The boat didn’t launch until 10PM. Allia and the three Swedish men she found herself with settled into the hold of the 25-foot cargo vessel ferrying supplies between Indonesian islands. They must have hit rough seas, because Allia woke in the dark to find the boat tipping right then left, as if God were running big fingers up and down the keys of a piano. There was rain and there were rats. When the boat tipped right, the travelers and the rats rolled to the right; when the boat tipped left, they rolled left. Without an ounce of condescension, the Swedes formed their long bodies into a triangle around Allia, so that most of the rats flew over rather than rolling into her. A few slammed into her, bounced off, scuttled away. As soon as the sun broke, the winds calmed and the rain cleared. The crew invited the white people onto the deck, where each declined the breakfast stew of indefinable meat over rice.
The first rat appeared about what must have been eight o’clock. Allia spotted it on a railing, sitting up like a puppy, its little paws held its lightly moving chest. Allia traveled with a set of nunchucks. She came up quietly behind the rat to flatten its skull. With a second strike, she sent the carcass into the sea.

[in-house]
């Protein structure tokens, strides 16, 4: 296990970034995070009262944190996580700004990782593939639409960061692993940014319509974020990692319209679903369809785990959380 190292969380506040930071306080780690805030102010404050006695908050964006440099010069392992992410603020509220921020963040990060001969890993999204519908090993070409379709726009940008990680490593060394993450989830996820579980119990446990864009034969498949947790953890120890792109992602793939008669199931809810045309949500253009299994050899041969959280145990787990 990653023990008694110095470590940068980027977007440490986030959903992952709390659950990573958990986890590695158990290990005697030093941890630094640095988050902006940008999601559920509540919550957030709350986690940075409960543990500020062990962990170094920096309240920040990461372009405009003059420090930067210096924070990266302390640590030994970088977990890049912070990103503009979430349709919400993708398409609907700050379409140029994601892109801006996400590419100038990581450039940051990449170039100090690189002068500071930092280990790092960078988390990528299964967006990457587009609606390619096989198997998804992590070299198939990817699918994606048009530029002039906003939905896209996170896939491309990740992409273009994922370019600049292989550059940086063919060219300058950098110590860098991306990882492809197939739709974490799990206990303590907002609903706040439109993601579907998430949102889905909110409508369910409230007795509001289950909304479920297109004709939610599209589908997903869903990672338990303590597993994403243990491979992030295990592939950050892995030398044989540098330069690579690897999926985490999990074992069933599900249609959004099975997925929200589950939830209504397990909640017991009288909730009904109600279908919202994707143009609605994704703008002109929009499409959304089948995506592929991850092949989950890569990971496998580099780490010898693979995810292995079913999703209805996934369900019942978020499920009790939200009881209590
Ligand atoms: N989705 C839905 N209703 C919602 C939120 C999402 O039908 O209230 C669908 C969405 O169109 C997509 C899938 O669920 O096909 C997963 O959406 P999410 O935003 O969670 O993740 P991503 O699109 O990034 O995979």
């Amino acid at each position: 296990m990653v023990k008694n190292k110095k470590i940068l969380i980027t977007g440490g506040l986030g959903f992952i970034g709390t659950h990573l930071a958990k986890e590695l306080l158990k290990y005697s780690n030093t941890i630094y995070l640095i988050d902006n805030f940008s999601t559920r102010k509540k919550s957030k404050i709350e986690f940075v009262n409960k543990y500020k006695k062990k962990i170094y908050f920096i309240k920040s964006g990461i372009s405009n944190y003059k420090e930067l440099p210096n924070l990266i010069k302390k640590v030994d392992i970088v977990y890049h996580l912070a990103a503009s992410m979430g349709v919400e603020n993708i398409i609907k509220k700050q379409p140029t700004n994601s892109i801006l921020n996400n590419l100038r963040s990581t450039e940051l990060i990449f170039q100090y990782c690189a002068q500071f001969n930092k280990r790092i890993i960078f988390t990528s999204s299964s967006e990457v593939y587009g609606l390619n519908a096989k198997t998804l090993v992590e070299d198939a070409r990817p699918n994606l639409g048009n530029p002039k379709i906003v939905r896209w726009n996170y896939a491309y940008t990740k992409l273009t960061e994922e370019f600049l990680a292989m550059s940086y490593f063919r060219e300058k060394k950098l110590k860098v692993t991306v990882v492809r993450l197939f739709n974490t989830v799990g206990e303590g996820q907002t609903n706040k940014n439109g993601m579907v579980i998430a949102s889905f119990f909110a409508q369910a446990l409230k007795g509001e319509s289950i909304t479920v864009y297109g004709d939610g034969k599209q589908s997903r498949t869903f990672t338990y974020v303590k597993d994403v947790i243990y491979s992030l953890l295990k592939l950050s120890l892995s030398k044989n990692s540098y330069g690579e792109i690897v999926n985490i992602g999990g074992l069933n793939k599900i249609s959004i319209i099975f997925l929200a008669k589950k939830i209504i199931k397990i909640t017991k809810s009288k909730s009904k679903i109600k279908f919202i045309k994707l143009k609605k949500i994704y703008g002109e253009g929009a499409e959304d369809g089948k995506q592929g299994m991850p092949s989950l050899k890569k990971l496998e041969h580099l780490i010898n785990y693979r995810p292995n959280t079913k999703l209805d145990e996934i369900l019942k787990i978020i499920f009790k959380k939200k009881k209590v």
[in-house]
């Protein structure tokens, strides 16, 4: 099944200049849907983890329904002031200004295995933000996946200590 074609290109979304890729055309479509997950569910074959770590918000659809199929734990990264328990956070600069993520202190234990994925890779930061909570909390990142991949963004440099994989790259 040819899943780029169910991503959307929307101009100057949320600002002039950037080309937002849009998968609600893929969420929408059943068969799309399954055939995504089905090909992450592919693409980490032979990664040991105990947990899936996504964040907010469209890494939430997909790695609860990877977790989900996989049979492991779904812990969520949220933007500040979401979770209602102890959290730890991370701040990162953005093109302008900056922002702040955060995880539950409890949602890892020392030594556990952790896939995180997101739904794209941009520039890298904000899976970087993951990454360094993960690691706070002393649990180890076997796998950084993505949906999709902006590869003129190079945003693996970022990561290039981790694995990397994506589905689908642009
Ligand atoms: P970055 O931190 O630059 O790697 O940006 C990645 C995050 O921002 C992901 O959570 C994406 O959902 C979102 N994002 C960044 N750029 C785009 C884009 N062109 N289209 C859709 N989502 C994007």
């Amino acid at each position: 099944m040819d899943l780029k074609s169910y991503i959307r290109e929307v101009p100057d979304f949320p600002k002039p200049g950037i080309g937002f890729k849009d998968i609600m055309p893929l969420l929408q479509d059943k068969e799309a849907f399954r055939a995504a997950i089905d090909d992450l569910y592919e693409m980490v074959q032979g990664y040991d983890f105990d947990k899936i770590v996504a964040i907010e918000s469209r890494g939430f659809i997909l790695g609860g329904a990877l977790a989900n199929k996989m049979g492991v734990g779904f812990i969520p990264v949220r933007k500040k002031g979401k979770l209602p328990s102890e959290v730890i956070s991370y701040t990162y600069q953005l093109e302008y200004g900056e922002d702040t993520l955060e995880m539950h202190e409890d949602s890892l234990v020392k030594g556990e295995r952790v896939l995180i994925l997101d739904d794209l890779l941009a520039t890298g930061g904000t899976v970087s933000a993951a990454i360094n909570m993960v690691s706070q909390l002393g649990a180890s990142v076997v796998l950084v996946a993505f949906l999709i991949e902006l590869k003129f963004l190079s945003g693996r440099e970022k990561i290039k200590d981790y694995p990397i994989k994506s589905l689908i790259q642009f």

The second rat was almost squirrel-like, with perky ears and a rounded back. The third and fourth seemed regularly gross in the way of city rats. When she sent the fourth, bloody, into the sea, one of the Indonesian crewmen said, “Don’t. Sharks.”
Allia could not stop now. They were coming. The next was bigger and mean, the way Allia imagined the rat from 1984 would be. He put up a good fight, dodging Allia’s sticks and taking whacks to his solid sides without flinching. It took more than three minutes of battle to crack its skull. Even then, the old bastard didn’t die. His skull was not completely broken when Allia’s last swoop sent him overboard. Sure enough, he met in the water a shark.
“Mako,” said the crewman. The big rat’s screams evidenced the short, furious fight he gave before a shriek choked off half-way through.
More rats were coming. They were wearing her out. Allia climbed to the crow’s nest. Slowly, steadily, rats followed her, strung out as evenly as Christmas lights. They appeared to have all the time there was. The Swedes and Indonesians retreated to the hold. In a gathering rush, the rodents pulled at Allia with their scratchy paws and threw her into the sea. They tossed her nunchucks after her, to make it more of a fair fight.